Appreciative touchThere are some emerging trends in the scenario of formation and education which offer helpful approaches for formators. One of these trends is the approach of appreciative coaching used in the training of personnel for different fields of work.

The classical model for helping professions is the medical model where a person is viewed in terms of what does not function well (illness), diagnosis (finding the cause of illness) and offering remedy for it (treatment). In spite of its practical applications, this model sidelines the more important aspect of life: all that functions and contributes to the wellbeing of the person. The focus in this approach is on what does not function.

In a formative setting we have certain expectations from a young man in formation as to what kind of a person he should be and how he should be progressively growing into greater maturity in consecrated life. It is the normal tendency of the formators to fix their attention on the weaknesses and fragilities of the formandi that comes in the way of meaningful religious commitment and offer help to overcome them. Hence formative energy is spent on combating the negatives than building the positives in a person.

Appreciative approach in formation greatly enhances the positive potential in a formandus and attempts to engage them in living his commitment meaningfully. The main presuppositions of appreciative approach are the following:

 Constructionist principle: Knowing who one is and how he becomes what he is now (insight into strengths) gives a sure base for what one can and will become in future. Greater appreciation of one’s vocational identity and personal gifts and graces nurtures vocational growth. Instead on undue focus on what one is deprived of in consecrated life, emphasis is placed on the positive graces and gifts of being a consecrated person who comes to realize himself in and through them .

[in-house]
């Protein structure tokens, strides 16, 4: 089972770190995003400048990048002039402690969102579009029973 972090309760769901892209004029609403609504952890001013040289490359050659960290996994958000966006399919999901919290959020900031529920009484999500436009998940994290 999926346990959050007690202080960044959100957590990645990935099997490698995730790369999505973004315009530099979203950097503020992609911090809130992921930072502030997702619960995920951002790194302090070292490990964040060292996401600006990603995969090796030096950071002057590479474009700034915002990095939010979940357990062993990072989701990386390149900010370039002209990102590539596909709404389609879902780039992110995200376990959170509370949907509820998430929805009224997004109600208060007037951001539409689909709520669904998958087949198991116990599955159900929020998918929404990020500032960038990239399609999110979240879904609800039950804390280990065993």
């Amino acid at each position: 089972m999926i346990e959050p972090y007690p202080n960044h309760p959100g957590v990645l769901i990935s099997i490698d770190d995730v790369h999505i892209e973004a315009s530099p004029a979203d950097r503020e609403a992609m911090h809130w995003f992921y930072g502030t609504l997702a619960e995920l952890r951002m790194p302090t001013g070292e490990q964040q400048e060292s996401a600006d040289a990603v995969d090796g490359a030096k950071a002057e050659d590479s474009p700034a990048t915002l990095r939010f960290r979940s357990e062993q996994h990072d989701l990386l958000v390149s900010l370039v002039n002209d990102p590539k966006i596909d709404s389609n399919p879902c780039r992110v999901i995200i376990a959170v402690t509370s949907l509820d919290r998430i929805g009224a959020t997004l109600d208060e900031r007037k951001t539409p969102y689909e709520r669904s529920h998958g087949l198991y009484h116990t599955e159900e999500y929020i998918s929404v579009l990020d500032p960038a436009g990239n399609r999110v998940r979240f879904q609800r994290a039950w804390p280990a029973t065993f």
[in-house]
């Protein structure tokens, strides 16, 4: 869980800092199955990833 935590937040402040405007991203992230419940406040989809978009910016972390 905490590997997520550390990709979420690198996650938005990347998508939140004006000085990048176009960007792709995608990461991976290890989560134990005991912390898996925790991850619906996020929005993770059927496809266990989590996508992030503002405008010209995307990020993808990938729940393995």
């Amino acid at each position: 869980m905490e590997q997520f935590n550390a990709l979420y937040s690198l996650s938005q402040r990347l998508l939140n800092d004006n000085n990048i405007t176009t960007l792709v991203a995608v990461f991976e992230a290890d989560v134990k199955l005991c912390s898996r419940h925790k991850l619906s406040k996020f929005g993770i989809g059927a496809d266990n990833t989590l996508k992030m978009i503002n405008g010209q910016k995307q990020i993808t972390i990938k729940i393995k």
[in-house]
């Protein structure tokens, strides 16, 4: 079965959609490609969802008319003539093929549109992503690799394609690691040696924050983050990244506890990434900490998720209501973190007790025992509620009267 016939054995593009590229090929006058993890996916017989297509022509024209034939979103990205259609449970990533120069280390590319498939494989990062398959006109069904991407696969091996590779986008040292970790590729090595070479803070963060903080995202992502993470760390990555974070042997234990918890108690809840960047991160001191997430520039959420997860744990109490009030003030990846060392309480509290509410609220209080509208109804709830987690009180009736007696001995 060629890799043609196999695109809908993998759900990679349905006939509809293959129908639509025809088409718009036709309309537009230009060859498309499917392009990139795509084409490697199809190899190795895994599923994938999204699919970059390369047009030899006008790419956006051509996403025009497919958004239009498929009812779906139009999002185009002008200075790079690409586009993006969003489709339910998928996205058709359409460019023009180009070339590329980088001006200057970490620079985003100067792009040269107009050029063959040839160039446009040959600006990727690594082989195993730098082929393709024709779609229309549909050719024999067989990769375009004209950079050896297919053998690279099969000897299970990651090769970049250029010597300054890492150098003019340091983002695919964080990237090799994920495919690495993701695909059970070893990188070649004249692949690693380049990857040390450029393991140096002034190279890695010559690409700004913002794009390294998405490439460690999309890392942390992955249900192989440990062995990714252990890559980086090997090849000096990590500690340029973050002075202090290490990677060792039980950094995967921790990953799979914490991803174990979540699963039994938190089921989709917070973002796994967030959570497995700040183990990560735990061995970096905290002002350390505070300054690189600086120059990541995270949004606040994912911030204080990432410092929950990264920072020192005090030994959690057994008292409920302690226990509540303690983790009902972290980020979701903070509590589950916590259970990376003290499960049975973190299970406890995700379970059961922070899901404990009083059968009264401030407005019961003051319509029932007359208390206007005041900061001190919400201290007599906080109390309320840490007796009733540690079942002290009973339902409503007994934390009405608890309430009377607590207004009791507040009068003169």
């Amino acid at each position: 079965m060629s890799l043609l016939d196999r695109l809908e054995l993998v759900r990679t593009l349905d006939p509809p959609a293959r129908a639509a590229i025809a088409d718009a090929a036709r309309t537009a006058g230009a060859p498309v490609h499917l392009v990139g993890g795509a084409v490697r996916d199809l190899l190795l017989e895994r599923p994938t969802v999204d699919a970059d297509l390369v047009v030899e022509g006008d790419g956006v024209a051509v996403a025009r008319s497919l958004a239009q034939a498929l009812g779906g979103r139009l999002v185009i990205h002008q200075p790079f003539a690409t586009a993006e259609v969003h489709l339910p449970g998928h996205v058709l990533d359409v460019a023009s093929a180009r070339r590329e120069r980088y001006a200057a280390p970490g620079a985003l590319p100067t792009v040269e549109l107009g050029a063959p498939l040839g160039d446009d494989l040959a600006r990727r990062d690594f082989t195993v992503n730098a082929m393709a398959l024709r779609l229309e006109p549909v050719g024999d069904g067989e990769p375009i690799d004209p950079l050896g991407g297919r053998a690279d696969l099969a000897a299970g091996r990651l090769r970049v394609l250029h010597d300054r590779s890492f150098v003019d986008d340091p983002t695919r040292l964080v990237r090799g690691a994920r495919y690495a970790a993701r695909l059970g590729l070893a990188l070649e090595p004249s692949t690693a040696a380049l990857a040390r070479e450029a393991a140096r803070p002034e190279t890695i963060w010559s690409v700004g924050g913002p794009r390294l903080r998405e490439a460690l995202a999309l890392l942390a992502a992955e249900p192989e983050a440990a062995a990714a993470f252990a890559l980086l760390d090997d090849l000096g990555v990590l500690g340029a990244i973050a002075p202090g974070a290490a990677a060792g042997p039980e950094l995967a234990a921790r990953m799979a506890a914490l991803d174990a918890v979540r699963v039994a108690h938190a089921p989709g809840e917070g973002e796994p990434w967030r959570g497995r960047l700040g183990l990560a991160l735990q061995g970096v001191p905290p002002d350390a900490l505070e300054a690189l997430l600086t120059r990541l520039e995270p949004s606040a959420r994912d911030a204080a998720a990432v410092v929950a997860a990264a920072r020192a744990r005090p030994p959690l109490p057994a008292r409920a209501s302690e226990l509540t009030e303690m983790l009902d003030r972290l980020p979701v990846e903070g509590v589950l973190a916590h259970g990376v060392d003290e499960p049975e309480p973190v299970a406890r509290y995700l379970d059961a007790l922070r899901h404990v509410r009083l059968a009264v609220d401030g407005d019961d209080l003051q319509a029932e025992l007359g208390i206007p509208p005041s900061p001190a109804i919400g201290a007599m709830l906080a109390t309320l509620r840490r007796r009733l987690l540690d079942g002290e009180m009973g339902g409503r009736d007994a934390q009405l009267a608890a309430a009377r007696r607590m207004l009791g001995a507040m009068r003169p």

1. Positive principle: It says that positive attitudes, actions and connections influence long-term change. The formators and formandi establish a positive rapport in the pursuit of a dream for the good of the people of God. Positive appreciation of vocational values and the role of the Church in the modern world in spirit of limitations makes a difference in ones journey. The proved life of saints and effective missionaries act as a catalyst to affirm the desirability of such a life program.
  2. 3.The simultaneity principle: It affirms that Changes begin to happen in the same moment as when one begins to look at things positively. The future happens in and as a result of the present. In a formative setting, the “already” of the Kingdom is equally important as the “not yet”. The joys of consecrated life are not something awaited in the after life, but consciously cherished and lived here and now.
  3. The poetic principle: It says that life stories can be rewritten or reinterpreted to flow towards the envisaged present or future. In stead of seeing a painful past as an affirmation of one’s doom, it can be perceived as preparations for a more committed ministry. The poetic principle affirms that a story can be reframed, reimagined, and refocused to enable more hopeful and joyful action toward a desired change. Bible attests to this fact in the stories of many a broken men and women who have found new horizons of life when they came in contact with Jesus.
  4. The anticipatory principle: It says that a particular dream of the future can guide current behavior in the direction of that future. focusing on a clear vision or dream enables one to take clear action towards that future. The more vivid is the dream of missionary commitment in a student in formation, the more concrete will be his action steps towards the realization of this dream. When Jesus set his eyes to Jerusalem, he was unflinching in his steps towards embracing cross and death.

The appreciative approach is not a substitute to earlier formative approaches, nor does it do away with the wisdom of the past. In fact, the principles enumerated above are present in the formative tradition of the congregation (Cf. General Chapter of 1967). Highlighting and affirming the wealth of God’s goodness present in those whom God sends to us and in the form of life that we are invited to live is live, we become prophetic presence and a sign of the gospel beatitudes a midst a fast growing consumer culture.

– Fr. James Kannanthanam cmf

The formators who interested to develop skills in appreciative approach are invited to follow the online course in this site tutored by Fr. James Kannanthanam cmf.